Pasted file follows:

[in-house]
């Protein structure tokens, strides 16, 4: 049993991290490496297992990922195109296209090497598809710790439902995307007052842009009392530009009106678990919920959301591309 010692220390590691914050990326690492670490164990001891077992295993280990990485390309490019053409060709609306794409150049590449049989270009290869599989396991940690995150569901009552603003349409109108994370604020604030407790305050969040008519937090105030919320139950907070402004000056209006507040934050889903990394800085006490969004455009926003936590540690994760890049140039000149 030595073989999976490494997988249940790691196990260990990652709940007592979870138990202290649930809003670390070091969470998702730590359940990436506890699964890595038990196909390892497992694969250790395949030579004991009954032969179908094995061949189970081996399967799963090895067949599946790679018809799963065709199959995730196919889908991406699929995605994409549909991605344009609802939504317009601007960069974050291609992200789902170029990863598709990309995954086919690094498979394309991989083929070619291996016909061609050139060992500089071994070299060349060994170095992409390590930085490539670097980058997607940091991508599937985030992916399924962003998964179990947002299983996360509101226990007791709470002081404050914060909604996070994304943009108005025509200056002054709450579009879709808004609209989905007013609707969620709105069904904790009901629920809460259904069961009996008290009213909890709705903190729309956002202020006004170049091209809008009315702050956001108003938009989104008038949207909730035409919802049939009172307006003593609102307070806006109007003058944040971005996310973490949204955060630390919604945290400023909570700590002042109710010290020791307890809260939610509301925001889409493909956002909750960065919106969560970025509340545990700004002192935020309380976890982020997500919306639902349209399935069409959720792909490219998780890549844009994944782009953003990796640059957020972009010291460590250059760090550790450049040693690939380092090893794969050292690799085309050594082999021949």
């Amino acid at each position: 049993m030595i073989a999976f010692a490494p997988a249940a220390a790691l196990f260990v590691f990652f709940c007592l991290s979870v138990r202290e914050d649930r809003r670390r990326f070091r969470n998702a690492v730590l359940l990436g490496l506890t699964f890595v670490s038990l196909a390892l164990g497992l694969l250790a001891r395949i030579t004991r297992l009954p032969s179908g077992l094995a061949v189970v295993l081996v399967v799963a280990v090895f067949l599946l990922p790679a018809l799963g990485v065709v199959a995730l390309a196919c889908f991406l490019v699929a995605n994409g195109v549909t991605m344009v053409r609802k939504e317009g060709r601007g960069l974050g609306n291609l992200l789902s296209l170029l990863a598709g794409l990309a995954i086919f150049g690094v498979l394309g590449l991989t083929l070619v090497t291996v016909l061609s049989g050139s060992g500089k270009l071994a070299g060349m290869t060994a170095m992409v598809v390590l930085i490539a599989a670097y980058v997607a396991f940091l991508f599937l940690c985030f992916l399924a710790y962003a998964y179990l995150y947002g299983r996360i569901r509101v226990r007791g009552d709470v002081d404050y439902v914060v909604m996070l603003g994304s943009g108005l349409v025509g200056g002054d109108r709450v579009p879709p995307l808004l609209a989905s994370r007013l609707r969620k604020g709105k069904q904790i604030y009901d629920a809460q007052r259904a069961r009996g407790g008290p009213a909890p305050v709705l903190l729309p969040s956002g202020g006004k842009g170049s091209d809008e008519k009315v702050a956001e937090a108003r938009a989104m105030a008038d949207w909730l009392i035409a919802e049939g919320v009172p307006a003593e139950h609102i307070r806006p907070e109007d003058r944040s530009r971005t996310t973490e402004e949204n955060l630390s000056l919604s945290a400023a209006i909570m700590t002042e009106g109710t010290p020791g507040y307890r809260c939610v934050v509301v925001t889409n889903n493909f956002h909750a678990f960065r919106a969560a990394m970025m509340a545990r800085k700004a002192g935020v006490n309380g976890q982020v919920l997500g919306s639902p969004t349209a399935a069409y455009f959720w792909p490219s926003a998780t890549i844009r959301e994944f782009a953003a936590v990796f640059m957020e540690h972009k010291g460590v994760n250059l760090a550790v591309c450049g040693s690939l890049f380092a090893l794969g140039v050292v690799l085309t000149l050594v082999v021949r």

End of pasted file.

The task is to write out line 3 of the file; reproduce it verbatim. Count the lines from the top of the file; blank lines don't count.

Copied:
């Amino acid at each position: 049993m030595i073989a999976f010692a490494p997988a249940a220390a790691l196990f260990v590691f990652f709940c007592l991290s979870v138990r202290e914050d649930r809003r670390r990326f070091r969470n998702a690492v730590l359940l990436g490496l506890t699964f890595v670490s038990l196909a390892l164990g497992l694969l250790a001891r395949i030579t004991r297992l009954p032969s179908g077992l094995a061949v189970v295993l081996v399967v799963a280990v090895f067949l599946l990922p790679a018809l799963g990485v065709v199959a995730l390309a196919c889908f991406l490019v699929a995605n994409g195109v549909t991605m344009v053409r609802k939504e317009g060709r601007g960069l974050g609306n291609l992200l789902s296209l170029l990863a598709g794409l990309a995954i086919f150049g690094v498979l394309g590449l991989t083929l070619v090497t291996v016909l061609s049989g050139s060992g500089k270009l071994a070299g060349m290869t060994a170095m992409v598809v390590l930085i490539a599989a670097y980058v997607a396991f940091l991508f599937l940690c985030f992916l399924a710790y962003a998964y179990l995150y947002g299983r996360i569901r509101v226990r007791g009552d709470v002081d404050y439902v914060v909604m996070l603003g994304s943009g108005l349409v025509g200056g002054d109108r709450v579009p879709p995307l808004l609209a989905s994370r007013l609707r969620k604020g709105k069904q904790i604030y009901d629920a809460q007052r259904a069961r009996g407790g008290p009213a909890p305050v709705l903190l729309p969040s956002g202020g006004k842009g170049s091209d809008e008519k009315v702050a956001e937090a108003r938009a989104m105030a008038d949207w909730l009392i035409a919802e049939g919320v009172p307006a003593e139950h609102i307070r806006p907070e109007d003058r944040s530009r971005t996310t973490e402004e949204n955060l630390s000056l919604s945290a400023a209006i909570m700590t002042e009106g109710t010290p020791g507040y307890r809260c939610v934050v509301v925001t889409n889903n493909f956002h909750a678990f960065r919106a969560a990394m970025m509340a545990r800085k700004a002192g935020v006490n309380g976890q982020v919920l997500g919306s639902p969004t349209a399935a069409y455009f959720w792909p490219s926003a998780t890549i844009r959301e994944f782009a953003a936590v990796f640059m957020e540690h972009k010291g460590v994760n250059l760090a550790v591309c450049g040693s690939l890049f380092a090893l794969g140039v050292v690799l085309t000149l050594v082999v021949r």